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To give a simpler proof of the Weierstrass approximation theorem (cf. Weierstrass theorem), S.N. Bernstein [a3] defined a new sequence of linear positive operators defined for functions continuous on $[0,1]$ as

$$B _ {n} ( f;x ) = \sum _ {k = 0 } ^ { n } p _ {n,k } ( x ) f ( { \frac{k}{n} } ) ,$$

where

$$p _ {n,k } ( x ) = \left ( \begin{array}{c} n \\ k \end{array} \right ) x ^ {k} \left ( 1 - x \right ) ^ {n - k } , 0 \leq x \leq 1.$$

This sequence turned out to be a very interesting sequence, easy to deal with and having many applications in mathematical analysis. It has been extensively studied by G.G. Lorentz in [a13]. It is also of great interest in approximation theory, and as a result of that L.V. Kantorovich [a12] devised a modification of these operators, known as the Bernstein–Kantorovich polynomials; they are defined over a larger class of functions, e.g., $L _ {p} [ 0,1 ]$, $p \geq 1$. The operator is defined as

$$K _ {n} ( f;x ) = ( n + 1 ) \sum _ {k = 0 } ^ { n } p _ {n,k } ( x ) \int\limits _ { {k / {( n + 1 ) } } } ^ { { {{( } k + 1 ) } / {( n + 1 ) } } } {f ( u ) } {d u } .$$

The approximation properties of this sequence have been discussed in detail (cf., e.g., [a7], [a14]).

Another interesting modification of the Bernstein polynomials was introduced by J.L. Durrmeyer [a8] for approximating functions in $L _ {p} [ 0,1 ]$, $p \geq 1$. This sequence is given by

$$M _ {n} ( f;x ) = ( n + 1 ) \sum _ {k = 0 } ^ { n } p _ {n,k } ( x ) \int\limits _ { 0 } ^ { 1 } {p _ {n,k } ( t ) f ( t ) } {d t } .$$

M.M. Derriennic [a5] has studied approximation properties of the operators $M _ {n}$. Subsequently, important contributions to the study of these operators were made (see, e.g., [a6], [a9]). Modifications similar to that of Durrmeyer have been studied for other sequences of operators as well, e.g., for Szász, Lupas, and Baskakov operators (cf., e.g., [a10], [a11], [a17]).

It has been observed that the order of approximation by these sequences of linear positive operators increases with the smoothness of the function. E. Voronovskaya [a20] has shown that the order of approximation by Bernstein polynomials cannot be improved beyond $O ( n ^ {- 1 } )$. This phenomenon is true for every other sequence of linear operators. The first attempt at somehow improving the order of approximation was made by P.L. Butzer [a4], who showed that by taking a linear combination of the Bernstein polynomials the order of approximation considerably improves for smoother functions. More general combinations have been studied for other sequences of operators (cf., e.g., [a15]). There is still another approach towards improving the order of approximation, by taking iterative combinations (cf., e.g., [a16]).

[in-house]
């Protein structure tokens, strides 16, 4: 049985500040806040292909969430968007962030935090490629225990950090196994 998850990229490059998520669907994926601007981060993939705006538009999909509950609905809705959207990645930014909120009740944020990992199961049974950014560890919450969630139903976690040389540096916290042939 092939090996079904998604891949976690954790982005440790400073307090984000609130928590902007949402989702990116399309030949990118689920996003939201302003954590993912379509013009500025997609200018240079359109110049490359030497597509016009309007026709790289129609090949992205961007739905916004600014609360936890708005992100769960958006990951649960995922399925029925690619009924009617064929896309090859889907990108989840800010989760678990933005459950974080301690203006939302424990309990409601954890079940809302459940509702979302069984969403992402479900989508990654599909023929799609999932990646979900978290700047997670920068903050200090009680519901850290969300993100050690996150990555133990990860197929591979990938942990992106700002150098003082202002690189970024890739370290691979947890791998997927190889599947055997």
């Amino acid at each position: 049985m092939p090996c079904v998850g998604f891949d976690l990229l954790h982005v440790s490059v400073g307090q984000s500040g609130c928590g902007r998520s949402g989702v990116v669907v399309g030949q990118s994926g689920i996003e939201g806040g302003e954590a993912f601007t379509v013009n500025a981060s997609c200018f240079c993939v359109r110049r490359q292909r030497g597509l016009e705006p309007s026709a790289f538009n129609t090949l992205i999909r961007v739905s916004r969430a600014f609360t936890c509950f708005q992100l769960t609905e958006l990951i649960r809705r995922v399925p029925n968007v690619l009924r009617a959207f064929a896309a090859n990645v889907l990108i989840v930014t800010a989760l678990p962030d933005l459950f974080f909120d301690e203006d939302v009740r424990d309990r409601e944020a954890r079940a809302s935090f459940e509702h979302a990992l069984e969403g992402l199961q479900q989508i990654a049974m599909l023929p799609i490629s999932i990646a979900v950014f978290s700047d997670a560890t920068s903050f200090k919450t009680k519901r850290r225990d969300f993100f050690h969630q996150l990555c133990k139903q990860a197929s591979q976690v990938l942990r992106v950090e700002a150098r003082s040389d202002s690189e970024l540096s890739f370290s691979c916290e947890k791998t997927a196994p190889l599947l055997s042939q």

Another phenomenon of interest is the study of simultaneous approximation (approximation of derivatives of a function by the derivatives of corresponding order of operators). The first remarkable result in this direction is due to Lorentz [a13]. For further research in this area, see [a5], [a6], [a9], [a11], [a17].

V.A. Baskakov [a1] gave a sequence of linear positive operators which includes the Bernstein polynomials, the Szász operators, the Lupas operators, etc., as particular cases. The sequence is defined by

$$L _ {n} ( f;x ) = \sum _ {k = 0 } ^ \infty ( - 1 ) ^ {k} { \frac{\phi _ {n} ^ {( k ) } ( x ) }{k! } } x ^ {k} f \left ( { \frac{k}{n} } \right ) ,$$

where $\{ \phi _ {n} \}$ is a family of real-valued functions such that:

i) $\phi _ {n} ( x )$ can be expanded in a Taylor series in $[ 0,b )$( where $b$ may be equal to $\infty$);

ii) $\phi _ {n} ( 0 ) = 1$;

iii) $( - 1 ) ^ {k} \phi _ {n} ^ {( k ) } ( x ) \geq 0$, $k = 0,1, \dots$, for $x \in [ 0,b )$;

iv) $- \phi _ {n} ^ {( k ) } ( x ) = n \phi _ {n + c } ^ {( k - 1 ) } ( x )$, $k = 1,2, \dots$, $x \in [ 0,b )$, for some constant $c$;

v) for any fixed constant $M$, ${\lim\limits } _ {x \rightarrow \infty } \phi _ {n} ( x ) x ^ {k} = 0$ for $k = 0 \dots M$. Studies similar to those for the Bernstein polynomials have been carried out for the Baskakov operators (cf., e.g., [a10], [a11], [a15]).

The converse problem of inferring the nature of smoothness of a function from its order of approximation led to the study of inverse and saturation theorems for the above sequences of operators. Such problems have been studied both locally as well as globally.

Some important references for the study of such problems are [a2], [a6], [a7], [a9], [a15], [a16], [a18], [a19].

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